In all honesty, just find Ruby Payne's work to find insights like these and tons of humor.  Her four hour session with us passed in minutes!   I was showing Eric this little blurb above about brains, and we both enjoyed it enough to check out his other parts of this seminar.  Wonderful stuff!  I'm not saying I agree with absolutely everything, but I agreed with most of it.  It's like Ruby Payne says with regard to the gender questions--there are patterns that don't have to become stereotypes.  Here below is the whole hunk of a seminar.
It's worth looking into his material.  I might read a book or so.  I did his little $15 flag page stuff, and it was right on! :)

Tuesday, February 24, 2015

The Art of Home Herbalism and props to some others!

Another class, I know.  But this one looks so stellar and spreads out through November so I can really flesh it out and try recipes.  It's called The Art of Home Herbalism, and it's from Thyme Herbal (Brittany Nickerson).  The teacher is connected to sources I recognize and respect like Western Herbalism, TCM and Ayurveda as well as teachers I recognize.  She's also very interested in food as medicine and utilizes Weston A. Price ideas.  All good stuff.  There's a real sense of connectedness to seasons/cycles in her work which is important to me.  (Just look at her medicine wheel graphic to see that.)  I'm excited to try her recipes and learn the info.

We have to read a couple of books in the process.  I already have/use Bottany in a Day (Thomas Elpel) and Herbal Recipes for Vibrant Health (Rosemary Gladstar), but I had to horder David Hoffmann's Holistic Herbal.  Besides all the work on our own, monthly we'll do a webinar chat time to handle questions etc.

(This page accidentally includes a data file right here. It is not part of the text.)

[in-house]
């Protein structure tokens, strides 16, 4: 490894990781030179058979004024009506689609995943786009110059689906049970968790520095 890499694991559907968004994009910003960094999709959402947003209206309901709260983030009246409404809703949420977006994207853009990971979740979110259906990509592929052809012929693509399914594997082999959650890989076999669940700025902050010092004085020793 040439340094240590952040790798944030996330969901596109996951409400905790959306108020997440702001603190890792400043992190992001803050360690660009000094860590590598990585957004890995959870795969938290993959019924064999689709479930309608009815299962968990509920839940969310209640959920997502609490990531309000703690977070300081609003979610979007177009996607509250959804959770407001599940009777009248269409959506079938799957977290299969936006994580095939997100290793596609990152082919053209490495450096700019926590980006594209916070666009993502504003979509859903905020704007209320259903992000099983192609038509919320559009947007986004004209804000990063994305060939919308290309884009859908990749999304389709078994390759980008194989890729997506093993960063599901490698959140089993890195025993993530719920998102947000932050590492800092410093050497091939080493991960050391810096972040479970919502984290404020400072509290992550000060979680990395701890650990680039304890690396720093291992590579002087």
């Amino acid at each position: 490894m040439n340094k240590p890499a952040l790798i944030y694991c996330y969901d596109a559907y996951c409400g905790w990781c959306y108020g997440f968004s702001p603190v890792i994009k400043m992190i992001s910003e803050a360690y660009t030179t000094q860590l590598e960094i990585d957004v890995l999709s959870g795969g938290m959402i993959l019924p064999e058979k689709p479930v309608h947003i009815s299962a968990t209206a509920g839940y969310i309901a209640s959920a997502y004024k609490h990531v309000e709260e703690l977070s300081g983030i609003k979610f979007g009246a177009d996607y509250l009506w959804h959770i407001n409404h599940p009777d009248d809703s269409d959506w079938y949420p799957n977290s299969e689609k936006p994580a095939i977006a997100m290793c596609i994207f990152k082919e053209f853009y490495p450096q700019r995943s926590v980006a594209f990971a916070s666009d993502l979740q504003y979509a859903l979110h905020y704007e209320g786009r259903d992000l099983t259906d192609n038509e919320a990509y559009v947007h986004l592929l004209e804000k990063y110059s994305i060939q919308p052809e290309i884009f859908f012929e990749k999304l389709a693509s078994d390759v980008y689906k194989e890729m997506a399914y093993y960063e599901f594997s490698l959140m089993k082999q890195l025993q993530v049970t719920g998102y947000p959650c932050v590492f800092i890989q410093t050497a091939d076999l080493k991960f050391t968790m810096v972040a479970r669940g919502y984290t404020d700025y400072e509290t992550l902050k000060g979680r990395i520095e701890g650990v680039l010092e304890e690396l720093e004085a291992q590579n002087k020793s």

As an aside, I did purchase 7Song's Herbal First Aid course even though I won't have time to go through it now.  It's only available for a week, and they won't ever offer it again.  So I decided that having a rather adventurous second-born indicates a good herbal first aid course.  I've already learned a few things from the videos they published to entice us.  7Song is a very thorough teacher by all accounts.  (Plus, as an Herb Mentor member, I get a discount!)

I just can't say enough about John Gallagher's programs (and his family along with Rosalee de la Foret) Learning Herbs and Herb Mentor.  Every thing I have ever purchased, do or learn from them has been SUPER.  I started with an Herbal Remedy Kit waaaaaaay back in the day.   That was gold since I got to really get my feet wet and do things as I learned.  I got excited about ways to get the girls involved and got/play Wildcraft (board game) and the Herb Fairies books/program.  This fall, as I mentioned in the blog before, I did their "Herbal Cold Care" course and have made many remedies.

The Path of Practice: A Woman's Book of Ayurvedic Healing

I recently read Path of Practice by Maya Tiwari.  Her name/recommendation has come my way from different circles.  She is a teacher her in the US and an Indian/Hindu (?hard to classify) nun essentially.  She has a school called Wise Earth School not too far from us in the Smokies, and her books emphasize similar teachings regarding sadhanas--basically healthy practices to keep ourselves aligned with nature etc.
This book was a delight, truly.  She explores things from a spiritual context, but she includes lots of stories of people she has helped and other sources that are more scientific.  There are many ideas I'd like to explore further from different poses to recipes she recommends.